Meth can reduce your inhibitions and interfere with sound judgment regarding your behavior, which may make you less likely to protect yourself or others. This increases your risk of getting or transmitting HIV infection, both through sex and injection drug use.
Even though using meth is an HIV risk factor for anyone who does it, there is a strong link between meth use and HIV transmission for men who have sex with men (MSM). Studies show that MSM who use meth may increase their sexual AND drug-use risk factors. They may:
- Use condoms less often
- Have more sex partners
- Engage in unprotected anal sex—especially as the receptive partner (“instant bottom”)
- Inject meth instead of smoking or snorting it
Meth use can make the effects of HIV worse for people who already have HIV disease. Studies on animals suggest that meth makes HIV reproduce faster. Other studies show that when HIV-positive people used meth, they suffered more damage to their brain cells. Their ability to think was also more damaged than meth users who were HIV-negative.
Alcohol and Other Drugs
Using alcohol and “club drugs” like Ecstasy can alter your judgment and impair your decisions about sex or other drug use. You may be more likely to have unplanned and unprotected sex or use other drugs, including injection drugs or meth. Those behaviors can increase your risk of exposure to HIV. If you have HIV, this can also increase your risk of transmitting HIV to others.
If I Use Drugs, How Can I Reduce My Risk of HIV Infection?
If you are using drugs—injecting drugs, meth, alcohol or other drugs—the best way to reduce your risk of HIV is to stop using drugs. To find a drug treatment program near you, enter your ZIP code in the “Find HIV/AIDS Prevention & Service Providers” widget. You’ll then see a list of nearby substance abuse treatment providers who can assist and support you in your decision to take control. (If you have a web site to which you’d like to add this widget, visit this page for instructions on how to add the widget to your site.)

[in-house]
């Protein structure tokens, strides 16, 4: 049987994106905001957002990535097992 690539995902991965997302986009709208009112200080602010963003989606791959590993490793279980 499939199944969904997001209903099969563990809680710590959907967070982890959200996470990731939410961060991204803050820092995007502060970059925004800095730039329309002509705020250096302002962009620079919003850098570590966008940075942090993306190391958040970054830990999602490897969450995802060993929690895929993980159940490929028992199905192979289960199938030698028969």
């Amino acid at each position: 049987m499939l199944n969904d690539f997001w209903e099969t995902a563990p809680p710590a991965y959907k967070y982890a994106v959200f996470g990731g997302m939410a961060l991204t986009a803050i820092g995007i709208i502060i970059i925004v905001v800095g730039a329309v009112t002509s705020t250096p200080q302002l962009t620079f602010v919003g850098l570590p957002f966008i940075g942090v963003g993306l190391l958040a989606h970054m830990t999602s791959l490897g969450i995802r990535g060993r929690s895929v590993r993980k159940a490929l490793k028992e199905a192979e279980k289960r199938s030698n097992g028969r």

If you are injecting drugs and believe you cannot stop using yet, here are some other things that will reduce your risk of getting HIV or transmitting it to others:
- Never use or "share” syringes (needles), water, or drug preparation equipment that has already been used by someone else.
- Use a new, sterile syringe each time you prepare and inject drugs. You can get clean needles from pharmacies or syringe services programs (often also called needle-exchange programs).
- Only use syringes that come from a reliable source (e.g., pharmacies or syringe services programs).
- Use sterile water to prepare drugs, such as water that has been boiled for 5 minutes or clean water from a reliable source (such as fresh tap water).
- Use a new or disinfected container ("cooker") and a new filter ("cotton") each time you prepare drugs.
- Before you inject, clean the injection site with a new alcohol swab.
- Safely dispose of syringes after one use.
Also, if you engage in sexual activity, reduce your sexual risk factors for HIV infection.
Finally, the CDC also recommends that people who inject drugs get screened for HIV at least once every year.
In recent years, new cases of HIV infection resulting from injection drug use have decreased thanks to prevention programs for substance users.
For more information, see CDC’s How Can Injection Drug Users Reduce Their Risk for HIV Infection?
What If I Already Have HIV?
If you have HIV disease, you need to take care of yourself so that you do not develop AIDS. See AIDS.gov’s Staying Healthy With HIV/AIDS: Substance Abuse Issues for more information.
Fact Sheets & Print Materials